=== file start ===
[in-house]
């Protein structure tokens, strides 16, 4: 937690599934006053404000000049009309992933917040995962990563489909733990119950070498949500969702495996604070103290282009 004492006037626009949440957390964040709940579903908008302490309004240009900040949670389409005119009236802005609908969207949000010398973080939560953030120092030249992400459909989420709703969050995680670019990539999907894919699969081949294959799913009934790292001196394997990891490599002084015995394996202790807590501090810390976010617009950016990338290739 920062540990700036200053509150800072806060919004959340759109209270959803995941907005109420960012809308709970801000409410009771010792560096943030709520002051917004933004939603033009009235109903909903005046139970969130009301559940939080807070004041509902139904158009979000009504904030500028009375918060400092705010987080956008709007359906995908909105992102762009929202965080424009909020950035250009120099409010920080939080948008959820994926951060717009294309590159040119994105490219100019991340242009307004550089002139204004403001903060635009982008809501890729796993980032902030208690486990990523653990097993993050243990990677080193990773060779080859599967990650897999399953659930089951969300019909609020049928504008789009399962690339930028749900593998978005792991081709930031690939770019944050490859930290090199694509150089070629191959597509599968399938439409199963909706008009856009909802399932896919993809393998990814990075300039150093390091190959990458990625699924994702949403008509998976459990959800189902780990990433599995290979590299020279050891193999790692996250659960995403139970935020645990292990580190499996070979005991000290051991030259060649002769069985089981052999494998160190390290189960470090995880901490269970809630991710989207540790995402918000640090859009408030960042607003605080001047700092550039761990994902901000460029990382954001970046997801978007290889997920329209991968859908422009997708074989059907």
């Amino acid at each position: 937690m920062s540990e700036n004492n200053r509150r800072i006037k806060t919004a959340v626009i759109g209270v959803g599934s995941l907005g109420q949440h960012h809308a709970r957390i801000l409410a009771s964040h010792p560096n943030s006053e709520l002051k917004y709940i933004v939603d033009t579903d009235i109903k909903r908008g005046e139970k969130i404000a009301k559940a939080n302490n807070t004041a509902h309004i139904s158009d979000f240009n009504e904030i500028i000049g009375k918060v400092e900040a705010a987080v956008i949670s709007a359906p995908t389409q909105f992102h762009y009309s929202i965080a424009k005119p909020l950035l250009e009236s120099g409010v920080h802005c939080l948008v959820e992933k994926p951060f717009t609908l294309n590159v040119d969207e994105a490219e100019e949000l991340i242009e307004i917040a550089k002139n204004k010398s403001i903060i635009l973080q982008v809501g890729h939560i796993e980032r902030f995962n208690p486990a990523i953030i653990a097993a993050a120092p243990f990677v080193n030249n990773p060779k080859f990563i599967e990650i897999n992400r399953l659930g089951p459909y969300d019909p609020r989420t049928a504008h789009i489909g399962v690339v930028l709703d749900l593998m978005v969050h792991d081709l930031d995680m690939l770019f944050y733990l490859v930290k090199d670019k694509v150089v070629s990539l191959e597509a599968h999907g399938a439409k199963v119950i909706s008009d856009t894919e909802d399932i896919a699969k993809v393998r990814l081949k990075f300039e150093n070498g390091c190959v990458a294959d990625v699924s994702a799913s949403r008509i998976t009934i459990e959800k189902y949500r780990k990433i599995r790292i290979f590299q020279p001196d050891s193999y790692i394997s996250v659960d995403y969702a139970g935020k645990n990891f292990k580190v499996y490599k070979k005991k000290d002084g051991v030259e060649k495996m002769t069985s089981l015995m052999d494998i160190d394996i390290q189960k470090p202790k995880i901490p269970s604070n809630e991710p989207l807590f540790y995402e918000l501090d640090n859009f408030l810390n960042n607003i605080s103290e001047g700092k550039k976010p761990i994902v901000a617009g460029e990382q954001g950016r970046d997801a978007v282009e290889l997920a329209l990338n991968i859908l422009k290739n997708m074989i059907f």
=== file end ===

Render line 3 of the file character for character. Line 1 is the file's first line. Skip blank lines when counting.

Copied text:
């Amino acid at each position: 937690m920062s540990e700036n004492n200053r509150r800072i006037k806060t919004a959340v626009i759109g209270v959803g599934s995941l907005g109420q949440h960012h809308a709970r957390i801000l409410a009771s964040h010792p560096n943030s006053e709520l002051k917004y709940i933004v939603d033009t579903d009235i109903k909903r908008g005046e139970k969130i404000a009301k559940a939080n302490n807070t004041a509902h309004i139904s158009d979000f240009n009504e904030i500028i000049g009375k918060v400092e900040a705010a987080v956008i949670s709007a359906p995908t389409q909105f992102h762009y009309s929202i965080a424009k005119p909020l950035l250009e009236s120099g409010v920080h802005c939080l948008v959820e992933k994926p951060f717009t609908l294309n590159v040119d969207e994105a490219e100019e949000l991340i242009e307004i917040a550089k002139n204004k010398s403001i903060i635009l973080q982008v809501g890729h939560i796993e980032r902030f995962n208690p486990a990523i953030i653990a097993a993050a120092p243990f990677v080193n030249n990773p060779k080859f990563i599967e990650i897999n992400r399953l659930g089951p459909y969300d019909p609020r989420t049928a504008h789009i489909g399962v690339v930028l709703d749900l593998m978005v969050h792991d081709l930031d995680m690939l770019f944050y733990l490859v930290k090199d670019k694509v150089v070629s990539l191959e597509a599968h999907g399938a439409k199963v119950i909706s008009d856009t894919e909802d399932i896919a699969k993809v393998r990814l081949k990075f300039e150093n070498g390091c190959v990458a294959d990625v699924s994702a799913s949403r008509i998976t009934i459990e959800k189902y949500r780990k990433i599995r790292i290979f590299q020279p001196d050891s193999y790692i394997s996250v659960d995403y969702a139970g935020k645990n990891f292990k580190v499996y490599k070979k005991k000290d002084g051991v030259e060649k495996m002769t069985s089981l015995m052999d494998i160190d394996i390290q189960k470090p202790k995880i901490p269970s604070n809630e991710p989207l807590f540790y995402e918000l501090d640090n859009f408030l810390n960042n607003i605080s103290e001047g700092k550039k976010p761990i994902v901000a617009g460029e990382q954001g950016r970046d997801a978007v282009e290889l997920a329209l990338n991968i859908l422009k290739n997708m074989i059907f």